The Age of Chivalry eBook

Thomas Bulfinch
This eBook from the Gutenberg Project consists of approximately 436 pages of information about The Age of Chivalry.
Lord, would I not longer live, if it might please thee.”  And when he had said these words, Sir Galahad went to Sir Perceval and to Sir Bohort and kissed them, and commended them to God.  And then he kneeled down before the table, and made his prayers, and suddenly his soul departed, and a great multitude of angels bare his soul up to heaven, so as the two fellows could well behold it.  Also they saw come from heaven a hand, but they saw not the body; and the hand came right to the vessel and bare it up to heaven.  Since then was there never one so hardy as to say that he had seen the Sangreal on earth any more.



When Sir Perceval and Sir Bohort saw Sir Galahad dead they made as much sorrow as ever did two men.  And if they had not been good men they might have fallen into despair.  As soon as Sir Galahad was buried Sir Perceval retired to a hermitage out of the city, and took a religious clothing; and Sir Bohort was always with him, but did not change his secular clothing, because he purposed to return to the realm of Loegria.  Thus a year and two months lived Sir Perceval in the hermitage a full holy life, and then passed out of this world, and Sir Bohort buried him by his sister and Sir Galahad.  Then Sir Bohort armed himself and departed from Sarras, and entered into a ship, and sailed to the kingdom of Loegria, and in due time arrived safe at Camelot, where the king was.  Then was there great joy made of him in the whole court, for they feared he had been dead.  Then the king made great clerks to come before him, that they should chronicle of the high adventures of the good knights.  And Sir Bohort told him of the adventures that had befallen him, and his two fellows, Sir Perceval and Sir Galahad.  And Sir Launcelot told the adventures of the Sangreal that he had seen.  All this was made in great books, and put up in the church at Salisbury.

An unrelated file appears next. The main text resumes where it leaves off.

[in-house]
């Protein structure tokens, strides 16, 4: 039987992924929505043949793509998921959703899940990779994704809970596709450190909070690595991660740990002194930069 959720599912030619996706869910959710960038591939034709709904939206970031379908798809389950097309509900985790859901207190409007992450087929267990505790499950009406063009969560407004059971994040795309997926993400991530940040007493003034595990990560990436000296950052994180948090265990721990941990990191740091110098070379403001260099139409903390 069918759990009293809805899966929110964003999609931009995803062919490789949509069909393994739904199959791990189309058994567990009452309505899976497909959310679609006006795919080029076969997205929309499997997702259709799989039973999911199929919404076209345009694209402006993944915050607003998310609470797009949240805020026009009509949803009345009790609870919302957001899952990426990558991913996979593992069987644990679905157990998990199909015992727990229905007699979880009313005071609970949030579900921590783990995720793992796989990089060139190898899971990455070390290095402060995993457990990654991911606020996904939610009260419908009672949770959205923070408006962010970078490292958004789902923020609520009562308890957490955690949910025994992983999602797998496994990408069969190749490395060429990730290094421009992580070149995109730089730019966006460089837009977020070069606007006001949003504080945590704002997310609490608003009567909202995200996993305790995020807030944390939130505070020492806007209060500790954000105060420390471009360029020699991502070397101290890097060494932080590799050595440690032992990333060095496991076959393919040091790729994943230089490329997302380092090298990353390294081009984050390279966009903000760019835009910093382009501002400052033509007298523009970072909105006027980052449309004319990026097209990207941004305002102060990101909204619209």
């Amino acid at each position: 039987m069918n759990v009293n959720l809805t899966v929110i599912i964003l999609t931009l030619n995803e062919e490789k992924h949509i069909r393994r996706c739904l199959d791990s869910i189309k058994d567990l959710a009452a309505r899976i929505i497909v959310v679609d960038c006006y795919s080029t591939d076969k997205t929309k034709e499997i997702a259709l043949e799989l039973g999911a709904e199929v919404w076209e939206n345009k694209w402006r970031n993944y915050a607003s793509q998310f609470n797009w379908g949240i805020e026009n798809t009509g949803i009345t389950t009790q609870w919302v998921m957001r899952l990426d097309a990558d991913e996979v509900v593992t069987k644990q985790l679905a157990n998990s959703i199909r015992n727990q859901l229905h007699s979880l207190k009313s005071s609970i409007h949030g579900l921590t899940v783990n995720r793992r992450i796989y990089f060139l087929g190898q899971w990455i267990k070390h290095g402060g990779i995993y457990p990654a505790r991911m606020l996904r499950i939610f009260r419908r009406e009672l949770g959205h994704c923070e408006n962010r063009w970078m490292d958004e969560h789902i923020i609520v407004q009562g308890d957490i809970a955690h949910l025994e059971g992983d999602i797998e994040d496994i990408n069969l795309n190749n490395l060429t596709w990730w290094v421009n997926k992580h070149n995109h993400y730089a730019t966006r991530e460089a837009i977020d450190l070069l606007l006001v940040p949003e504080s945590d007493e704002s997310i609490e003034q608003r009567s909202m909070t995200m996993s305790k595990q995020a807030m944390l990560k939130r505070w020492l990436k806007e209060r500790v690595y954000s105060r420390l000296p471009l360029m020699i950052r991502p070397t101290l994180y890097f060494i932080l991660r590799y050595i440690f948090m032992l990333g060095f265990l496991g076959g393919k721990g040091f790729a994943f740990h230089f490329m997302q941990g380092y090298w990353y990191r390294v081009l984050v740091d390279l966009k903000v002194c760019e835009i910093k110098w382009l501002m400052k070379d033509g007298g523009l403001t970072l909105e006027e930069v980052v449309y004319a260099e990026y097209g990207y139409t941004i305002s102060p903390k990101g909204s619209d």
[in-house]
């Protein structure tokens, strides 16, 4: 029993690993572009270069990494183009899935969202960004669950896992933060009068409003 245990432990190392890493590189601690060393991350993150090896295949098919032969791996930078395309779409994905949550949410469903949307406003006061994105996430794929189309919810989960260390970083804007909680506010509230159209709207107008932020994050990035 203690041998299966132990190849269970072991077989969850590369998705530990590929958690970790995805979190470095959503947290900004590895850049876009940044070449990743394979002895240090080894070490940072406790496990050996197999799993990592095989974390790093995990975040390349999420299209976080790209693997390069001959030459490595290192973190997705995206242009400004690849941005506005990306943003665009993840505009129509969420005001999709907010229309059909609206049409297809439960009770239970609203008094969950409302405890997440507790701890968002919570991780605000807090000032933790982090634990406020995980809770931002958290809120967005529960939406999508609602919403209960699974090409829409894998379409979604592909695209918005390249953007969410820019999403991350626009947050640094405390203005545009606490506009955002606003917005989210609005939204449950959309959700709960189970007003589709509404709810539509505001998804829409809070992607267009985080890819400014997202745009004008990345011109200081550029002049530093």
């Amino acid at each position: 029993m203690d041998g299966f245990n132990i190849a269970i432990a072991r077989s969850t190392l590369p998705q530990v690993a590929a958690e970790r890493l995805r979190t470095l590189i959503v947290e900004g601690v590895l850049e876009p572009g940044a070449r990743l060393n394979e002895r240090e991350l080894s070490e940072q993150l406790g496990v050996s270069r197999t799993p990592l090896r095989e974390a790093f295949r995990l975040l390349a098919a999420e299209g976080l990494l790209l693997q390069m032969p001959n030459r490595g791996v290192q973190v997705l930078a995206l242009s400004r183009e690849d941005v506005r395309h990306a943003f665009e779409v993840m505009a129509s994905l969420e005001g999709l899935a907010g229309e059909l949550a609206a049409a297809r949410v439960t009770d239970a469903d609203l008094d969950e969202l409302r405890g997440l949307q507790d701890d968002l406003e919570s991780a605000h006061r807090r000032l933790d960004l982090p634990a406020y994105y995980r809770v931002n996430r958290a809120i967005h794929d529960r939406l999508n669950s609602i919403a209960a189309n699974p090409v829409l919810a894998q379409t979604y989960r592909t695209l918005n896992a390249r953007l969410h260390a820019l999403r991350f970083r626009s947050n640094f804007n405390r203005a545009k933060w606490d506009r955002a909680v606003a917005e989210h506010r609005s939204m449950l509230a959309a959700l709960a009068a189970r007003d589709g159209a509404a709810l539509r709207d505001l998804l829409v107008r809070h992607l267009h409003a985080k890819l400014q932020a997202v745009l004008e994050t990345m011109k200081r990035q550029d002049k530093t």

So King Arthur and Queen Guenever made great joy of the remnant that were come home, and chiefly of Sir Launcelot and Sir Bohort.  Then Sir Launcelot began to resort unto Queen Guenever again, and forgot the promise that he made in the quest:  so that many in the court spoke of it, and in especial Sir Agrivain, Sir Gawain’s brother, for he was ever open-mouthed.  So it happened Sir Gawain and all his brothers were in King Arthur’s chamber, and then Sir Agrivain said thus openly, “I marvel that we all are not ashamed to see and to know so noble a knight as King Arthur so to be shamed by the conduct of Sir Launcelot and the queen.  “Then spoke Sir Gawain, and said, “Brother, Sir Agrivain, I pray you and charge you move not such matters any more before me, for be ye assured I will not be of your counsel.”  “Neither will we,” said Sir Gaheris and Sir Gareth.  “Then will I,” said Sir Modred.  “I doubt you not,” said Sir Gawain, “for to all mischief ever were ye prone; yet I would that ye left all this, for I know what will come of it.”

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The Age of Chivalry from Project Gutenberg. Public domain.
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